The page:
Witcher 2 Review

Note: I wrote this up 5 years ago and intended to publish it, but I guess it got lost on the cutting room floor. My bad!

In Witcher 2, you have 2 swords, steel and silver (for humans and monsters respectively), and 5 spells you can cast: Aard, Axii, Igni, Quen, and Yrden.

Aard and Igni are projectiles, dealing damage/stun on impact. Igni deals more damage and burns the target for damage over time. Aard knocks the target back, stunning them, knocking them down, or dizzying them, setting up for a 1-hit kill. Quen is a shield that will block 1 hit’s worth of damage. Axii will convert one enemy into an ally temporarily, but needs to be channeled over time and has a chance to fail. Yrden places a trap on the ground that will stun an enemy who steps on it, holding them in place until it wears off or they are hit out of it. There are upgrades to each of these, Aard and Igni gain range and area of effect, Quen can reflect damage back onto opponents, Axii buffs the opponents you control, and Yrden lets you place multiple traps.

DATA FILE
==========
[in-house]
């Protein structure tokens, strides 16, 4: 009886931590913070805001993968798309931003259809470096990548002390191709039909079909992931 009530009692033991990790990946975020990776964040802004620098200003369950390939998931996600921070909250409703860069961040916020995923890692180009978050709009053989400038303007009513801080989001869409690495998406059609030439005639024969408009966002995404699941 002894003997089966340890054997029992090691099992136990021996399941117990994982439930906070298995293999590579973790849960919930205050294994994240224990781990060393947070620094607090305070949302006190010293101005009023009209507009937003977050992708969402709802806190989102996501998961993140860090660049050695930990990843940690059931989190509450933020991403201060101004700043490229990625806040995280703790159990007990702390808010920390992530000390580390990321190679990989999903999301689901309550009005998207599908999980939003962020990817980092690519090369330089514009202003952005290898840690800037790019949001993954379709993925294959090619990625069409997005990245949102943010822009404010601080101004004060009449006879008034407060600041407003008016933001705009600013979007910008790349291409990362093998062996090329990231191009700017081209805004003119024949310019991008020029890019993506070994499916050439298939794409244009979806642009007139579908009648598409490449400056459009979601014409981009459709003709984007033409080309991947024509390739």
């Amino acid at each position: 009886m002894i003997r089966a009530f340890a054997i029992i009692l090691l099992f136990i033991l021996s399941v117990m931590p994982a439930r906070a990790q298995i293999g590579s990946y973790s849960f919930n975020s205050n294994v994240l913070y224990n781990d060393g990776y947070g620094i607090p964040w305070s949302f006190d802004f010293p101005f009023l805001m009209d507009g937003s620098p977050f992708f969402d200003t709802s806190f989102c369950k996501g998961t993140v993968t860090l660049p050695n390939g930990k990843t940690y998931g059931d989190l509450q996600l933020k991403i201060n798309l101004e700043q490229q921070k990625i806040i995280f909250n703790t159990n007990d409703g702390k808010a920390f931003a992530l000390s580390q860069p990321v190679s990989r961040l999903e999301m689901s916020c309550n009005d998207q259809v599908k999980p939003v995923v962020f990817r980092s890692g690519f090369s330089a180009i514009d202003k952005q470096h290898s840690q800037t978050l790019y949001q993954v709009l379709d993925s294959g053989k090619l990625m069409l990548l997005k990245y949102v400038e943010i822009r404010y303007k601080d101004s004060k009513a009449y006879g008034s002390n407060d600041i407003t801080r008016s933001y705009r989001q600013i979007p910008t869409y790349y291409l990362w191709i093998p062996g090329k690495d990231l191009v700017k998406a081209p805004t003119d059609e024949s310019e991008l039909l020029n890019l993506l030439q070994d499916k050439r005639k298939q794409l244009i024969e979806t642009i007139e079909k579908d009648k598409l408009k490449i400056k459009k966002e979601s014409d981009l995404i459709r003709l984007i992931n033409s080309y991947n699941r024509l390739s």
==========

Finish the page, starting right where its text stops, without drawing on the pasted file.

Almost every enemy in the entire game follows a similar template, they run at you, do attacks straight ahead of them, will not rotate while performing attacks, sometimes block moves that hit them from the front, and you can get behind them to deal double damage to their back.

This means fighting enemies is generally a process of rolling around them to get to their backside and hitting them for as much as you can. This can be accomplished by baiting them into doing attacks and moving while they’re occupied. This method of play, rolling behind enemies to backstab them with Quen shields up, is how all the best players play the game, and encouraged by the game design on multiple levels.

The Frustration of Geralt’s Random Attacks